The No Surprises Act (NSA), enacted as part of the Consolidated Appropriations Act, 2021 (CAA), includes transparency provisions requiring group health plans to report information on prescription drugs and health care spending to the Departments of Labor (DOL), Health and Human Services (HHS) and the Treasury (Departments). This requirement applies to group health plans and health insurance issuers in the individual and group markets but does not apply to account-based plans and excepted benefits.
This reporting process is referred to as the “prescription drug data collection” (or “RxDC report”). The first RxDC report was due by Dec. 27, 2022 (covering data for 2020 and 2021); however, the Departments provided a submission grace period through Jan. 31, 2023, for this first report. Subsequent RxDC reports are due by June each year covering data for the previous calendar year.
According to interim final rules, employers may use issuers, third-party administrators (TPAs), pharmacy benefit managers (PBMs), or other third parties to submit the RxDC reports on their behalf. The Departments have stated that, although employers can submit these reports on their own, they expect it will be rare for employers to do so.
Links and resources
- Interim final rule on RxDC reporting
- Transparency in coverage FAQs were released on Aug. 20, 2021
- HHS' RxDC website (includes RxDC reporting instructions)
Reporting on pharmacy benefits and drug costs
The NSA requires group health plans and health insurance issuers offering coverage in the group and individual markets to report certain information on plan medical costs and prescription drug spending to the Departments. Specifically, plans must report the following:
- General information on the plan or coverage, such as the beginning and end dates of the plan year, the number of participants, beneficiaries, or enrollees (as applicable), and each state in which the plan or coverage is offered.
- The 50 brand prescription drugs most frequently dispensed by pharmacies for claims paid by the plan and the total number of paid claims for each drug.
- The 50 most costly prescription drugs with respect to the plan by total annual spending and the annual amount spent by the plan for each drug.
- The 50 prescription drugs with the greatest increase in plan expenditures over the prior plan year and, for each drug, the change in amounts expended by the plan in each plan year.
- Total spending on health care services by the group health plan, broken down by the type of costs.
- The average monthly premium paid by employers (as applicable) and by enrollees.
- Any impact on premiums by rebates, fees, and any other remuneration paid by drug manufacturers to the plan.
- Any reduction in premiums and out-of-pocket costs associated with rebates, fees, or other remuneration.
According to the Departments, this data will help them identify major drivers of prescription drug and health care spending, understand how drug rebates impact premiums and out-of-pocket costs, and promote transparency in prescription drug pricing.
This reporting requirement applies to both grandfathered and non-grandfathered group health plans and health insurance issuers in the individual and group markets. However, it does not apply to account-based plans (such as health reimbursement arrangements) and excepted benefits.
Plans and issuers may satisfy these reporting obligations by having third parties—such as issuers, TPAs, or PBMs—submit some or all of the required information on their behalf. To do this, a plan or issuer must enter into a written agreement with the third party providing the information on its behalf in accordance with the interim final rules. Group health plans are not prohibited from reporting the required information on their own, but the Departments expect this to be rare.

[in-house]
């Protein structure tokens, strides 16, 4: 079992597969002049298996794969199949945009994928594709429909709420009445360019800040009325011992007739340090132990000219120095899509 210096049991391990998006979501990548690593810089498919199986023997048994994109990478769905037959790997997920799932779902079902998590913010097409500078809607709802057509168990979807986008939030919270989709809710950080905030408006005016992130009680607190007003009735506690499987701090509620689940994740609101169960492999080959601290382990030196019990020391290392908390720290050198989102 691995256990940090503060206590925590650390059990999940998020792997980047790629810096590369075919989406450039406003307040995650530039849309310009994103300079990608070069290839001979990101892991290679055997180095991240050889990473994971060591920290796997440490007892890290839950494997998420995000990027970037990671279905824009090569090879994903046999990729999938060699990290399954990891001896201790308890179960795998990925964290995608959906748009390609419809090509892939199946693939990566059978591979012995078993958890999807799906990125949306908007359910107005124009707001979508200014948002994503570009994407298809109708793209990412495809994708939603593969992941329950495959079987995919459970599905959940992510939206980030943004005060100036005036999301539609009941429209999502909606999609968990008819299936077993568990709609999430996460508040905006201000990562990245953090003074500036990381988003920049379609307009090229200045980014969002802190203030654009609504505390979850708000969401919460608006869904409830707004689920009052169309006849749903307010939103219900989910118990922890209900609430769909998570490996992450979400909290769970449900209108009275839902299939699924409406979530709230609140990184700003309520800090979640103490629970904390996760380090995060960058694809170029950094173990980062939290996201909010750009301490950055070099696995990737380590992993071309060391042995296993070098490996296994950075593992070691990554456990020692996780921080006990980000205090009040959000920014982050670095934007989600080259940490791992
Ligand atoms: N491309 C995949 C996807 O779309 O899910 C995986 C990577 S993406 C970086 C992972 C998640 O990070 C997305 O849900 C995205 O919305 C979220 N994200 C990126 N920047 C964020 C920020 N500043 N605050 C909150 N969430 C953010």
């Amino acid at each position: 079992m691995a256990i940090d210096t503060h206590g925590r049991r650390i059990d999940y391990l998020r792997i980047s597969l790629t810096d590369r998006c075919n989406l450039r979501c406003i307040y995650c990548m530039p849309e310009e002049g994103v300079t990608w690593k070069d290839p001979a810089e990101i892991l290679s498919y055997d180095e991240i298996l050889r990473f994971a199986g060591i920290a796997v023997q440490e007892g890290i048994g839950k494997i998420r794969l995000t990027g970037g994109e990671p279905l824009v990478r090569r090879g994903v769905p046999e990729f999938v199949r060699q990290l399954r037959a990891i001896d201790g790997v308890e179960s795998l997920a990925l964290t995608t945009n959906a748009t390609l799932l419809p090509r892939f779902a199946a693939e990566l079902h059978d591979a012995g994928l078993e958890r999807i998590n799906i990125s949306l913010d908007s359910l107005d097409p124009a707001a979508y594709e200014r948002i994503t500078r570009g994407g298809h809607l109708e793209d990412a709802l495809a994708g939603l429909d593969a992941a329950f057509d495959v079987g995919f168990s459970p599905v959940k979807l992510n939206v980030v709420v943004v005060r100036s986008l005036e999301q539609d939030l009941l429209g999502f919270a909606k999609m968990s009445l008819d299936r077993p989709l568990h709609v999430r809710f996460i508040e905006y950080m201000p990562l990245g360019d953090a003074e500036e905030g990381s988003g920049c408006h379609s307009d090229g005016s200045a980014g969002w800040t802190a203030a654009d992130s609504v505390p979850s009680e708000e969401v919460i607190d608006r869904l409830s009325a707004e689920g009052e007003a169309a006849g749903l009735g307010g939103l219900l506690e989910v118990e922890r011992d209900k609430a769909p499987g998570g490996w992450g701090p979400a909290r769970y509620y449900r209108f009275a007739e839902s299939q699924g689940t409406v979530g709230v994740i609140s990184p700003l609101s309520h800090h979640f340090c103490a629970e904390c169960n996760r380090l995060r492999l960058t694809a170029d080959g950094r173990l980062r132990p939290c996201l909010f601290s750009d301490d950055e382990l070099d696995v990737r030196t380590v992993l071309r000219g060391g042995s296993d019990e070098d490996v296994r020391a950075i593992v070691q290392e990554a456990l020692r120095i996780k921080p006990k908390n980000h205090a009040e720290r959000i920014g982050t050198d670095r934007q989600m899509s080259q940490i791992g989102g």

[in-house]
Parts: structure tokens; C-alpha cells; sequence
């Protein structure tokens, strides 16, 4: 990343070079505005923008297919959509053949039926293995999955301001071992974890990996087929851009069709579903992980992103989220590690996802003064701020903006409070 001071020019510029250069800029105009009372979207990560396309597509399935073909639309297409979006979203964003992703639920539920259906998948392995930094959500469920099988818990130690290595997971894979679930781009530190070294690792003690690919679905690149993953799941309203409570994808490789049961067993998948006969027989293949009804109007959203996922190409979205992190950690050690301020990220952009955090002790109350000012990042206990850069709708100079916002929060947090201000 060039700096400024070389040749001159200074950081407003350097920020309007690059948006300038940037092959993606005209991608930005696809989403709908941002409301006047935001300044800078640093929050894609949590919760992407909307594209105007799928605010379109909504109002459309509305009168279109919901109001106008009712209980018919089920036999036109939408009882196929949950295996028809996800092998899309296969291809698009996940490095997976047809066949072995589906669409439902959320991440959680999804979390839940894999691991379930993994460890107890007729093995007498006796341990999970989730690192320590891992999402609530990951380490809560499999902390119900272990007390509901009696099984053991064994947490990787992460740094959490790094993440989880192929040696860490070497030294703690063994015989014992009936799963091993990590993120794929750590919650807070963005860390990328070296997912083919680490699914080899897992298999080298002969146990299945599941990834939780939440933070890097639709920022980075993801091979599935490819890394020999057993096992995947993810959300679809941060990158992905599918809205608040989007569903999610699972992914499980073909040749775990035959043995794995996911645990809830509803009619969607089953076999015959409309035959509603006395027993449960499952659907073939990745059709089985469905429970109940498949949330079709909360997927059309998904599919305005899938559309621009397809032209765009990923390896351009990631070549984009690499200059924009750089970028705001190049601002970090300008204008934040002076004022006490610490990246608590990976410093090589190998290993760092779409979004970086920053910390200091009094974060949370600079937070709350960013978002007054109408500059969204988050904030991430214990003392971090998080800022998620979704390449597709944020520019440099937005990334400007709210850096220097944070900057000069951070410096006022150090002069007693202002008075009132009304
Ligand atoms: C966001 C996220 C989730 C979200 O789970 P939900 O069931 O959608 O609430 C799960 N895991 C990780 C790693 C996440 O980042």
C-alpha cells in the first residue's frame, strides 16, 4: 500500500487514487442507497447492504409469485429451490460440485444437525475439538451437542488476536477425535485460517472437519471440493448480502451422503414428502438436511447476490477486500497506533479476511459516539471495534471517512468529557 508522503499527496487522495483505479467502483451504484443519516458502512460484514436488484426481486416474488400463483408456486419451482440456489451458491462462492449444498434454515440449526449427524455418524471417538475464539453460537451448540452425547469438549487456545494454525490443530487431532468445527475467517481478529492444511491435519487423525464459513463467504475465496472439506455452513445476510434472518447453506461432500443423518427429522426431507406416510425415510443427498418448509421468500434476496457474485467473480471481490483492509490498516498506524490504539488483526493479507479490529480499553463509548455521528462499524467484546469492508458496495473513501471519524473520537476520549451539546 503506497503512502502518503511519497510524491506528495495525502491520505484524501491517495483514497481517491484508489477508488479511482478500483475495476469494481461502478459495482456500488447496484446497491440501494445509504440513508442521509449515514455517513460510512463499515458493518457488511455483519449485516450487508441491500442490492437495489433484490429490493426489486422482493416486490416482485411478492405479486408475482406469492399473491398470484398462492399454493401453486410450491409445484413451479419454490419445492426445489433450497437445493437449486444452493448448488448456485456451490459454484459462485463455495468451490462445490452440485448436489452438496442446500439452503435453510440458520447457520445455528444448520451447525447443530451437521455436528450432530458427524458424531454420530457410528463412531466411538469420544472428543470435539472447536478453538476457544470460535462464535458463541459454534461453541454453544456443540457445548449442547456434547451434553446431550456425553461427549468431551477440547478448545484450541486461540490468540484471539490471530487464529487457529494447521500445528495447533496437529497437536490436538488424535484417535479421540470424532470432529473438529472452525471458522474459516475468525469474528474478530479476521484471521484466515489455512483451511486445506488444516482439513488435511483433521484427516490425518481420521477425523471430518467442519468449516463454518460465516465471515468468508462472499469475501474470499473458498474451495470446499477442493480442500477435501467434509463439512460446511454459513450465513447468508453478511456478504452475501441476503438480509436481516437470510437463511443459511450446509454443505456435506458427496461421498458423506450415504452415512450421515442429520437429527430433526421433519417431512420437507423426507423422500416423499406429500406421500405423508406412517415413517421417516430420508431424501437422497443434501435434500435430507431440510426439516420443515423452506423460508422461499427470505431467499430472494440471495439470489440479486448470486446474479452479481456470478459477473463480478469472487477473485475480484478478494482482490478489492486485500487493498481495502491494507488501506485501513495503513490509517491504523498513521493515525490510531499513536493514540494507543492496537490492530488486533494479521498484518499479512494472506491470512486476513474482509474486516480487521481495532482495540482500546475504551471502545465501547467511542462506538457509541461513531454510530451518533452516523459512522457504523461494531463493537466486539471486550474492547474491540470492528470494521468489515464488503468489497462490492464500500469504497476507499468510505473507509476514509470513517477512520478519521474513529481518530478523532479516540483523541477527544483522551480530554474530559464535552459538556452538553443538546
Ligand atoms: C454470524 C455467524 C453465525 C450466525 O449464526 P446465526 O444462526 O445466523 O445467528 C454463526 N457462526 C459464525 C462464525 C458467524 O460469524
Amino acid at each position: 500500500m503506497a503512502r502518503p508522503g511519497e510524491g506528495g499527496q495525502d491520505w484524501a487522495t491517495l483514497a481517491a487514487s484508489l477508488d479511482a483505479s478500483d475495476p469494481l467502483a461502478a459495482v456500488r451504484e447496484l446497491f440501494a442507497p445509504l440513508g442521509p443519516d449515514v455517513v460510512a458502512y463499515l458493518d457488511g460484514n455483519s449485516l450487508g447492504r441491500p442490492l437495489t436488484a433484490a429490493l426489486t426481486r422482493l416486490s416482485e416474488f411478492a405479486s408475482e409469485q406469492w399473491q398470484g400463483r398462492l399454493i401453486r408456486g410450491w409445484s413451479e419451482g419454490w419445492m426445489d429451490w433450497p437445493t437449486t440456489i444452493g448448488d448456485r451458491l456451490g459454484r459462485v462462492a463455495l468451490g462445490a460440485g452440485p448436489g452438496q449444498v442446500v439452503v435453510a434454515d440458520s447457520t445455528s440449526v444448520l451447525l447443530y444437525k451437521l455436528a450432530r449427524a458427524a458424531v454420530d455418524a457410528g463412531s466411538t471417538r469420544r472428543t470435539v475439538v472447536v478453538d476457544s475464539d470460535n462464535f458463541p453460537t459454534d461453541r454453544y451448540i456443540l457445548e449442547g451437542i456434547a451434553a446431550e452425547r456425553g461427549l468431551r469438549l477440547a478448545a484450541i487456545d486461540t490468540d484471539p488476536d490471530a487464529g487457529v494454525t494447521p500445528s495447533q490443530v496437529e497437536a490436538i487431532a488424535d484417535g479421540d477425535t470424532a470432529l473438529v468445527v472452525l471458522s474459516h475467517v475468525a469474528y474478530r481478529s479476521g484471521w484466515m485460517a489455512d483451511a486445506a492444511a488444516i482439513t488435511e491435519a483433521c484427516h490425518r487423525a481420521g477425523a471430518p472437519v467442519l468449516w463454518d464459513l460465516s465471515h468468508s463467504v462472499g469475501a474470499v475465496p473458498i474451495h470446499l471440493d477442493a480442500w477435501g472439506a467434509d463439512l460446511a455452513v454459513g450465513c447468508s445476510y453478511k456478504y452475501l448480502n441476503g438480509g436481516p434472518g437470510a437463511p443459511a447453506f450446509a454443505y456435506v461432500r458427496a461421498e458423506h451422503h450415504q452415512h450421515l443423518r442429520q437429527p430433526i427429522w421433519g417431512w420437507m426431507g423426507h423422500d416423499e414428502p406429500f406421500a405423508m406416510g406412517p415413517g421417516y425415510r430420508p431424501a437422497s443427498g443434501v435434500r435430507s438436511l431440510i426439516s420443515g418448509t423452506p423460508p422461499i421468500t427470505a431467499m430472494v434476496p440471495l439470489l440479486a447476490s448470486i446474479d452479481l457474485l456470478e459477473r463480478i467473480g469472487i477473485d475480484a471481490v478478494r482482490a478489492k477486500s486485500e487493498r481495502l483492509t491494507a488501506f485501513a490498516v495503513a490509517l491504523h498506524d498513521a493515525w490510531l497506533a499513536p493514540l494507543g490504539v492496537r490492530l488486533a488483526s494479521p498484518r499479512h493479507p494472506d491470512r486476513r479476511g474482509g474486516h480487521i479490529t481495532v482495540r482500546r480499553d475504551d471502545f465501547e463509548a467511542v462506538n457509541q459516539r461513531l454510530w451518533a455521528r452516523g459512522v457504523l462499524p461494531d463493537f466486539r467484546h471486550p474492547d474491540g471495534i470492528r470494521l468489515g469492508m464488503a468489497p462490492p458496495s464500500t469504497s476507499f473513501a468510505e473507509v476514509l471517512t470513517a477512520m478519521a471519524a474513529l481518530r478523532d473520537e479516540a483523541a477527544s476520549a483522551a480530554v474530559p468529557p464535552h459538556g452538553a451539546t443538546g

- If the issuer of a fully insured group health plan is required by written agreement to report the required information but fails to do so, then the issuer—not the plan—violates the reporting requirements.
- If a self-funded group health plan requires another party (such as a PBM, a TPA, or other third party) to report the required information by written agreement but the third party fails to do so, then the plan or issuer violates the reporting requirements. Thus, employers with self-funded plans should monitor their TPA’s or PBM’s compliance with the RxDC reporting. Unlike fully insured plans, the legal responsibility for RxDC reporting stays with a self-insured plan even if its TPA or PBM agrees to provide the report on its behalf.
This is an annual reporting requirement; plans and issuers will generally submit these reports in June each year, reporting information for the prior calendar year. The NSA required the report be provided by Dec. 27, 2021, and by June 1 of each year thereafter. However, the Departments deferred enforcement of the initial reporting requirement to Dec. 27, 2022. The Departments then provided a submission grace period through Jan. 31, 2023, so long as plans and issuers made a good faith submission of 2020 and 2021 data on or before that date.
Going forward, the annual deadline is June 1 of the calendar year immediately following the reference year. This means that the second RxDC report was due by June 1, 2023, covering data for 2022. Data for 2023 must be reported by June 1, 2024. However, because June 1, 2024, is a Saturday, HHS may extend the submission deadline to the next business day, which is June 3, 2024.
This Compliance Overview is not intended to be exhaustive nor should any discussion or opinions be construed as legal advice. Readers should contact legal counsel for legal advice. ©2022-2023 Zywave, Inc. All rights reserved.